Sunday, October 02, 2005

On George W. Bush

As David Limbaugh writes, "From everything we read from the mainstream media, President Bush is a man on the ropes, beaten, discouraged and out of gas in the middle rounds of his presidency. Already reeling from his problems in Iraq, Katrina nearly delivered the knockout blow." Some are saying that the Bush era is effectively over.

Moreover, "If all this weren't bad enough, many conservatives are now feeling betrayed by him for various reasons, not the least of which are his refusal to restrain discretionary spending and his lax immigration policies."

Indeed, conservatives like myself have been thoroughly disappointed with the spending and immigration issues, as I've continuously written about (most recently in part of this post), and Ann Coulter likes to point out other failures, too, like Bush's support for various liberal Republican candidates (see the same post). But have we been "betrayed"? Limbaugh says no, because "
his ideology has never been easy to pigeonhole."
He has always been somewhat of a political anomaly, conservative on many things, a bleeding heart on others, resolute and firm at times, tentative and malleable at others, righteously indignant about some policies and almost apologetic on others. He's a man who demands and returns deep loyalty, yet rewards some of his enemies, like Bill Clinton and Ted Kennedy, for stabbing him in the back. He has a tough side and a soft side, both genuine and both very much of part of who he is.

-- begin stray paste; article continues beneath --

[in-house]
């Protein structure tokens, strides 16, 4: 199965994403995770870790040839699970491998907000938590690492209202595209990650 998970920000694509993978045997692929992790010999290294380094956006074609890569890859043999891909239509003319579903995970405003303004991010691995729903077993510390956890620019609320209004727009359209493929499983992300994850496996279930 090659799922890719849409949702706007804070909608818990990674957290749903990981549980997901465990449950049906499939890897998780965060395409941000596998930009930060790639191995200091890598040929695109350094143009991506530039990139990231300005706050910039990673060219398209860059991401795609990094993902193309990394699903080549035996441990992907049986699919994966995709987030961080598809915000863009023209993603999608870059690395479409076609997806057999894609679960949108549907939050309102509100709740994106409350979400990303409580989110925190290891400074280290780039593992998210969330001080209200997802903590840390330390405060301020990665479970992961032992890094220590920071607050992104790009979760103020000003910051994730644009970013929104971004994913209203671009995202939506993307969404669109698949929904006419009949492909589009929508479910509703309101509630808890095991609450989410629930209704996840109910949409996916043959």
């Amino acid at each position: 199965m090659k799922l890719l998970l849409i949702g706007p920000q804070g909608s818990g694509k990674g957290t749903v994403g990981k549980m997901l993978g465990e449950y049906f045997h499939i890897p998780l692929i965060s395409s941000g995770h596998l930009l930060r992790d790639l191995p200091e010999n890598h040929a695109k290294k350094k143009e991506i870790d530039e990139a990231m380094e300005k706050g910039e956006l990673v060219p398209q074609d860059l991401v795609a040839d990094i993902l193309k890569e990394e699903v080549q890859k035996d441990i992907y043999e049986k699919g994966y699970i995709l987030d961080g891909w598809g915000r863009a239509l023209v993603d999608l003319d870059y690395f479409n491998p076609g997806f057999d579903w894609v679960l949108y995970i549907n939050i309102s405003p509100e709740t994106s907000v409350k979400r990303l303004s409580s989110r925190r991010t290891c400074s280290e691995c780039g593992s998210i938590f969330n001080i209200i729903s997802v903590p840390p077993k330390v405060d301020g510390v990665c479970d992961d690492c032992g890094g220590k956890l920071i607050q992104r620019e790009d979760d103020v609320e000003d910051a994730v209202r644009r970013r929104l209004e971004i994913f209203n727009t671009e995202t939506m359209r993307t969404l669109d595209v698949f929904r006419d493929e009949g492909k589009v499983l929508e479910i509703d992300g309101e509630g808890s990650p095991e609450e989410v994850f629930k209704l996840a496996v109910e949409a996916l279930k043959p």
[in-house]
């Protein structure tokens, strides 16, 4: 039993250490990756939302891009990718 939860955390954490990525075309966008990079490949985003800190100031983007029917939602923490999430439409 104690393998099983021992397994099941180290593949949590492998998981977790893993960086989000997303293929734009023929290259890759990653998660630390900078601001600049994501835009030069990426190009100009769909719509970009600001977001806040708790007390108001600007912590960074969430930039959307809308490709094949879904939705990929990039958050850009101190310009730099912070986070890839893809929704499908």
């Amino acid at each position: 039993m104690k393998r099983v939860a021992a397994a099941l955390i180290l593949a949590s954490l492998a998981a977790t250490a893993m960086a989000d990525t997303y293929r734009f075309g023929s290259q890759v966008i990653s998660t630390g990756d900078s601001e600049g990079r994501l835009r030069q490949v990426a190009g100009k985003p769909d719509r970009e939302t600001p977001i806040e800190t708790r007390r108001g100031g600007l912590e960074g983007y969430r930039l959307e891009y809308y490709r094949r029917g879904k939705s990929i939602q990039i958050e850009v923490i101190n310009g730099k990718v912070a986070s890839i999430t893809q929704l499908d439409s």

Limbaugh further explains:

While he is philosophically committed to lowering taxes, he has always been insufficiently allergic to profligate federal spending. So I don't see his unbridled domestic spending and refusal to use the veto pen as betrayals, but as manifestations of concerns many conservatives had about him from the beginning.

Nevertheless, if his tough side outduels his soft side over the next 3 years, I expect him to leave a great legacy. It's also worth noting that although people like Limbaugh and myself may be critical of some of the president's policies, we aren't critical of his character.

Tony Snow also takes a broad look at the Bush presidency, with many similar observations. With regard to domestic economic and spending issues, an area in which Bush has largely been "soft," Snow says that
Critics in both parties are forcing him to declare himself -- Democrats assailing his left flank; Republicans blasting his right. The next four months will determine whether he will ignite a Bush Revolution in domestic policy, or whether he has completed all his significant executive work.

His presidential report card already shows an "A" on foreign policy, but with the exceptions of tax policy and judicial selections, he remains a domestic-policy cipher. It's now up to him to decide whether he will complete his term by earning an A, an F or an incomplete.

His legacy, provided he stays firm on Iraq, will be secured by foreign policy. But if he manages to reign in spending, reform the tax code, fix social security, or crack down on illegal immigration (none of which is likely), it would be all the greater.

Update: Michael Barone, always reasonable and politically knowledgeable, says that Bush is down but certainly not out. After all, "This is a president who responds to challenges with renewed bursts of vigor."

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